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Daniel Favre: Mobile Phone Induced Honey Bee Worker Piping

Daniel Favre: Mobile Phone Induced Honey Bee Worker Piping

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Mobile phone-induced honeybee worker piping
Daniel F
AVRE
1,2
1
Scientific collaborator in the Laboratory of Cellular Biotechnology (LBTC), Swiss Federal Institute of Technology(EPFL), Lausanne, Switzerland
2
Apiary School of the City of Lausanne, Chemin du Bornalet 2, CH-1066, Épalinges, SwitzerlandReceived 24 June 2009
– 
Revised 29 March 2010
– 
Accepted 8 April 2010
Abstract
– 
The worldwide maintenance of the honeybee has major ecological, economic, and politicalimplications. In the present study, electromagnetic waves originating from mobile phones were tested for  potential effects on honeybee behavior. Mobile phone handsets were placed in the close vicinity of honeybees.The sound made by the bees was recorded and analyzed. The audiograms and spectrograms revealed that activemobile phone handsets have a dramatic impact on the behavior of the bees, namely by inducing the worker  piping signal. In natural conditions, worker piping either announces the swarming process of the bee colony or is a signal of a disturbed bee colony.
worker bee / acoustic communication / mobile phone handset / worker piping / induction
1. INTRODUCTION
Honeybees are essential partners for thesuccess of agriculture. The economical role of honeybees in worldwide pollination has beenvalued to be around 153 billion euros in theyear 2005 (Gallai et al.2009). Bee losses have been recorded for more than a century (Hart 1893; Aikin1897; Beuhne1910; Wilson and Menapace1979). Scientists suspect manyfactors to be responsible for the killing of the bees, of which the varroa mite, pesticides,viruses, farming practices, monoculture, hy-giene in the hive, and climatic factors are themost widely cited possibilities. Starting in2003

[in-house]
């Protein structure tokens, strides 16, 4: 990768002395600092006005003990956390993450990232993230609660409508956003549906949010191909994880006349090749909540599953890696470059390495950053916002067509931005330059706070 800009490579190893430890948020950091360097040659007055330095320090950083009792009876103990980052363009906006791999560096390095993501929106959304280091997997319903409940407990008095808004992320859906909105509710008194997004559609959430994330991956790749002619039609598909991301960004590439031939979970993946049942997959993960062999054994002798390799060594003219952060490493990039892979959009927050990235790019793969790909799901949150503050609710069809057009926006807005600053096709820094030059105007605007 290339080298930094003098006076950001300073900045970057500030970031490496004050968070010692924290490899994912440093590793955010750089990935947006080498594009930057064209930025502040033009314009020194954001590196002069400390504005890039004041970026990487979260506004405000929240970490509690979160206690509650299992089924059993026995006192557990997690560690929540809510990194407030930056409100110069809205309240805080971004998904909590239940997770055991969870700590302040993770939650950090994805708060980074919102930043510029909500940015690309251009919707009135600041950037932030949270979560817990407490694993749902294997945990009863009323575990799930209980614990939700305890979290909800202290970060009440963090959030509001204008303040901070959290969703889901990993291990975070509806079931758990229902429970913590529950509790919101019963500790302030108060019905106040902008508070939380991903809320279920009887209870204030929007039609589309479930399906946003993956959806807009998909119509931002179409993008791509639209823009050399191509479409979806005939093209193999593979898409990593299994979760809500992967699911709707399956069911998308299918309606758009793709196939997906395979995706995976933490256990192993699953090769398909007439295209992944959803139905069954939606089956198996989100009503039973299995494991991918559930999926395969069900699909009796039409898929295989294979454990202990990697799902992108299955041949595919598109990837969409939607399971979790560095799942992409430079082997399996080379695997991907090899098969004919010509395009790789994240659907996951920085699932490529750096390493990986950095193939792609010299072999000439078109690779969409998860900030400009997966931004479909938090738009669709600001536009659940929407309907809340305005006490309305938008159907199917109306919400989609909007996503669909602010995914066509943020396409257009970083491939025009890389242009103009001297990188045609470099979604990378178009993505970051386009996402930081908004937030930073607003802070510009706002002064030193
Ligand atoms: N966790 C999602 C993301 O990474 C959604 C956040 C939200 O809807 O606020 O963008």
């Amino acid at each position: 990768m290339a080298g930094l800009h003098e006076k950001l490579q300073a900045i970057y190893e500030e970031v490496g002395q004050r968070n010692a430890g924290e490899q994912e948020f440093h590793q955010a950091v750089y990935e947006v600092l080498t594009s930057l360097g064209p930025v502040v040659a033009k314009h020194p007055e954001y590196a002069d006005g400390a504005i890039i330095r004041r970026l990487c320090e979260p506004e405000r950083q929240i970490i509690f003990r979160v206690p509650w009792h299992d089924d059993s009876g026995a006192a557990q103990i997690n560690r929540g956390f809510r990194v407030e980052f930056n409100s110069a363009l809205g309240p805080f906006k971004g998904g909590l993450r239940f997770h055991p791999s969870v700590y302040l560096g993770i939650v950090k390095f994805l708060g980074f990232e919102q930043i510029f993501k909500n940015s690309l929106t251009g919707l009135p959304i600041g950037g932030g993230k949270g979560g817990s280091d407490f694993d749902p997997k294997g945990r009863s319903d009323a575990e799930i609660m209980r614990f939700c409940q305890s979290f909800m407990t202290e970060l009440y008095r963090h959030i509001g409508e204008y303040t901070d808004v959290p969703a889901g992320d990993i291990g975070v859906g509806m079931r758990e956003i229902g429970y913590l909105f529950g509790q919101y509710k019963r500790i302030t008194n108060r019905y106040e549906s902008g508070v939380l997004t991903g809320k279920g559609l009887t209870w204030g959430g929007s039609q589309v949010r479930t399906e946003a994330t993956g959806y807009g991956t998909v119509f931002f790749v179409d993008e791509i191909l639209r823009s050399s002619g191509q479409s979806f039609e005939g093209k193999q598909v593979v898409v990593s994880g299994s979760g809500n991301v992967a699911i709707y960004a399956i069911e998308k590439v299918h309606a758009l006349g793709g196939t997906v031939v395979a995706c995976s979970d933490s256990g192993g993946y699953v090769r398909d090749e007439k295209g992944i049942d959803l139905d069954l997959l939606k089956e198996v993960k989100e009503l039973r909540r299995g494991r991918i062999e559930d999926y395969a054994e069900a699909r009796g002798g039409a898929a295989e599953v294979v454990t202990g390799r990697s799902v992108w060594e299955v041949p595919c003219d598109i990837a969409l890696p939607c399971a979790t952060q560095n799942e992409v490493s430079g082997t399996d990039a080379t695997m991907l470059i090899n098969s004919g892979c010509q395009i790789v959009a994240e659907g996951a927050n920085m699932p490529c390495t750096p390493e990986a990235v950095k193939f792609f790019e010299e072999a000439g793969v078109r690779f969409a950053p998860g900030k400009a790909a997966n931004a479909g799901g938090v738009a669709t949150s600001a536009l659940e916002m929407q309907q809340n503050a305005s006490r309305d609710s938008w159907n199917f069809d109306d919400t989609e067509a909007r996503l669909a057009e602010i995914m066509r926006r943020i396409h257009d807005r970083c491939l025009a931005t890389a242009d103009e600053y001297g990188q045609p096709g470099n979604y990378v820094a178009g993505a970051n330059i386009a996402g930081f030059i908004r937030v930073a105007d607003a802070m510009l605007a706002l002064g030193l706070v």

– 
2004, bee colonies worldwide suddenly began to show symptoms of the so-calledcolony collapse disorder (CCD). CCD initiallyaffects the worker bees, which desert the hive.The queen bee is usually abandoned in the hivewith the young brood and with an abundanceof honey, so that the colony can survive for avery short time. However, without the worker  bee population, the colony becomes unsustain-able and dies out. Never before have honey- bees disappeared globally and at such a highrate.Current theories about the potential cause(s)of CCD essentially include increased losses dueto the invasive varroa mite (Donzé et al.1998).Pesticide poisoning (through exposure to pesti-cides applied for crop pest control), potentialimmune-suppressing stress on bees (caused byone or a combination of several factors such asapiary overcrowding, pollination of crops withlow nutritional value, pollen or nectar dearth),drought, monocultural practices, migratorystress (brought about by the moving of the beesin long distances), and increased transmission of  pathogens have also been usually cited as a causeof CCD (U.S.D.A.2007). Other causes might include genetically modified crops (Malone andPham-Delegue2001) and exceptionally coldwinters.
Corresponding author: D. Favre,daniel_favre@yahoo.comManuscript editor: Yves Le ConteApidologie
Original article
*
The Author(s) 2011. This article is published with open access at Springerlink.comDOI:10.1007/s13592-011-0016-x
 
Recent efforts have been made to studyanother potential cause responsible for beelosses: man-made electromagnetic fields. Theresults obtained to date have been highlycontroversial. In
princeps